James Denvir, PhD
Advances in technology, combined with new discoveries at the molecular level, have significantly changed the nature of biomedical research during the past two decades. New tools give investigators the opportunity to perform experiments that generate many millions of data points. Developments in our understanding of molecular mechanisms of gene expression – for example, in actions of microRNA and in epigenetic modification – have both provided new methods of experimental analysis and added to the complexity of our understanding of the molecular basis of biological function. In pursuing the understanding of complex disease, its prevention, and treatment, we typically address several different questions: Are there genetic signatures that predispose individuals to the disease? Are there environmental factors that alter gene expression in such a way as to increase an individual’s risk of disease, and if so, what is the molecular mechanism of this increased risk? Once an individual contracts a disease, what is the mechanism of progression of the disease? The ultimate aims of the research are to use answers to these interrelated questions to develop prognostic tests, interventions, and behavioral modifications to prevent, slow progression of, and treat the disease.
Due to the complexity of these questions, and of the data generated in answering them, it is no longer feasible to achieve these aims by addressing them from the perspective of a single field of research. Consequently, we need teams of collaborative researchers with expertise in their own fields and the ability to communicate and collaborate with those outside of their fields of research.
My role in this research is as a biostatistician and bioinformaticist. As a collaborative researcher, I aim to maintain a full understanding of current statistical techniques, to determine which of those techniques are best applied to problems presented by the generation of data from biomedical research, to maintain the technical skills to perform those analyses, and to present and communicate the results to the research community at large. A key aspect to this collabortive research, is the ability to communicate with researchers outside one’s own field; both in terms of understanding the research being performed in the lab, and in terms of being able to explain the choices behind the analyses being used and their results. On occasion, it may be necessary to develop novel statistical techniques in order to perform the analyses required for a particular project.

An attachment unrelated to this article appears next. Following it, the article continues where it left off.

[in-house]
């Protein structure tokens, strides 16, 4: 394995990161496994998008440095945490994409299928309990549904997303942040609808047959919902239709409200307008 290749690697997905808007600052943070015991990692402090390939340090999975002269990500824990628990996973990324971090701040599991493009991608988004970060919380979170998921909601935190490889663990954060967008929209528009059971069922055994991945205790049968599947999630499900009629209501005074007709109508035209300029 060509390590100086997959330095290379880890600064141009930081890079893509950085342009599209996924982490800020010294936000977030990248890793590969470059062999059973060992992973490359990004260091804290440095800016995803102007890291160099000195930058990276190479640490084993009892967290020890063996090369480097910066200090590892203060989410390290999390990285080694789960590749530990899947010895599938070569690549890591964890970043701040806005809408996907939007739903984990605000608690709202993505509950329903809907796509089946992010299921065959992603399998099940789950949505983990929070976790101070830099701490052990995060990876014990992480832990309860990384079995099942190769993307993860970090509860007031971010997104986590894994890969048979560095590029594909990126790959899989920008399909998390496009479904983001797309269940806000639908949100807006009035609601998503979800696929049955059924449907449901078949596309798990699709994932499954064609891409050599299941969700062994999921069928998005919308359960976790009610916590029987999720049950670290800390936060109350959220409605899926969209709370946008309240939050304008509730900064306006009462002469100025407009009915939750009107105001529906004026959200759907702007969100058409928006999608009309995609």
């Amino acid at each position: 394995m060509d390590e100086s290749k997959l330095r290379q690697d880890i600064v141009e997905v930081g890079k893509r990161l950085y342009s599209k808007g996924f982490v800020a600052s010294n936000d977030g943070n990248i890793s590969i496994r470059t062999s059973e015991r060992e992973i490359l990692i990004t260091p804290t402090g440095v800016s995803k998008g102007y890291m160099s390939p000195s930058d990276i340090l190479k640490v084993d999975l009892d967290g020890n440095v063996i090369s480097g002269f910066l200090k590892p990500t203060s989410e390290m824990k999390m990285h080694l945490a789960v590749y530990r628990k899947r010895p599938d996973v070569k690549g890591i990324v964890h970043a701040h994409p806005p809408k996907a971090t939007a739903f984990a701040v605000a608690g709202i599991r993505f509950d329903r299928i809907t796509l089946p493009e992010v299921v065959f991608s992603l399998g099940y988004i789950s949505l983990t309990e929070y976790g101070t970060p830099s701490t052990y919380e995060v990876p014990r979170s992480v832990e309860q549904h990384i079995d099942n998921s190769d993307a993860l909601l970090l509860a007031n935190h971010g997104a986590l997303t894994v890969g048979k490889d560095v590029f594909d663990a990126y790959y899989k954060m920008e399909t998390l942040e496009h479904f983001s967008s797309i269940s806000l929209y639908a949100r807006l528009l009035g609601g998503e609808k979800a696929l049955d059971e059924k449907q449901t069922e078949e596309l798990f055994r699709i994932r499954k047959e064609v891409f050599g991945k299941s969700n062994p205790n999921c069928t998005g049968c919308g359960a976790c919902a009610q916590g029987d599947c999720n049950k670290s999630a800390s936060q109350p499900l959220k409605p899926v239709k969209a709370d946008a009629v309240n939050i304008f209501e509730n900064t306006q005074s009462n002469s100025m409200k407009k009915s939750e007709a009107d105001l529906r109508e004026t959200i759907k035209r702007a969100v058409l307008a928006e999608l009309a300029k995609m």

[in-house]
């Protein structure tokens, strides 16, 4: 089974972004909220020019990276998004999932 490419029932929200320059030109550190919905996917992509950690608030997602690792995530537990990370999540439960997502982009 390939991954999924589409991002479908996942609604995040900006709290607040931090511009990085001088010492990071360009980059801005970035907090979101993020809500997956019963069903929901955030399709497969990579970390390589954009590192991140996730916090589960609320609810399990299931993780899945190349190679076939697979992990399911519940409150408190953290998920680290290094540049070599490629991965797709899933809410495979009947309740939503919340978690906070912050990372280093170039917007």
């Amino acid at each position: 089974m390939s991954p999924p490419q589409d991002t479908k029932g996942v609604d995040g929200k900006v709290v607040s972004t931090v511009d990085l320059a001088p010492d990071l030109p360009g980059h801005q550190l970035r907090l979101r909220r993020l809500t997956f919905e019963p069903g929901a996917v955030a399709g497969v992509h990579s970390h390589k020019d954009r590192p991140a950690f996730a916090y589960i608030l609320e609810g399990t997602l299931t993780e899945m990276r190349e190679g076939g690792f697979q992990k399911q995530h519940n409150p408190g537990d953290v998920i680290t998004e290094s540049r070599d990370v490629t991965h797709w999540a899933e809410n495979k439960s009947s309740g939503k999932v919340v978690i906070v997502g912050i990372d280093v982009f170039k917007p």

I am specifically interested in research in complex disease, including cancer and cardiovascular disease. My interest stems both from an “applied” perspective (these are diseases in which our understanding and consequently our abilities to provide treatment have the greatest potential for further progress), and from a “theoretical” perspective (the mathematical relationships between the various causes of the disease and its manifestation are intellectually appealing to me). My particular expertise is in the application of multiple hypothesis testing procedures to high-throughput genomic data. I am interested in the future to combine different sources of genomic data (such as sequence data, gene expression data, microRNA expression data, methylation data, and proteomic data) to achieve a more global understanding of the molecular mechanisms of disease. At the clinical level, this translates to pursuing a unified understanding of the interaction of “traditional” genomics with the molecular effects of environment and its effect on disease.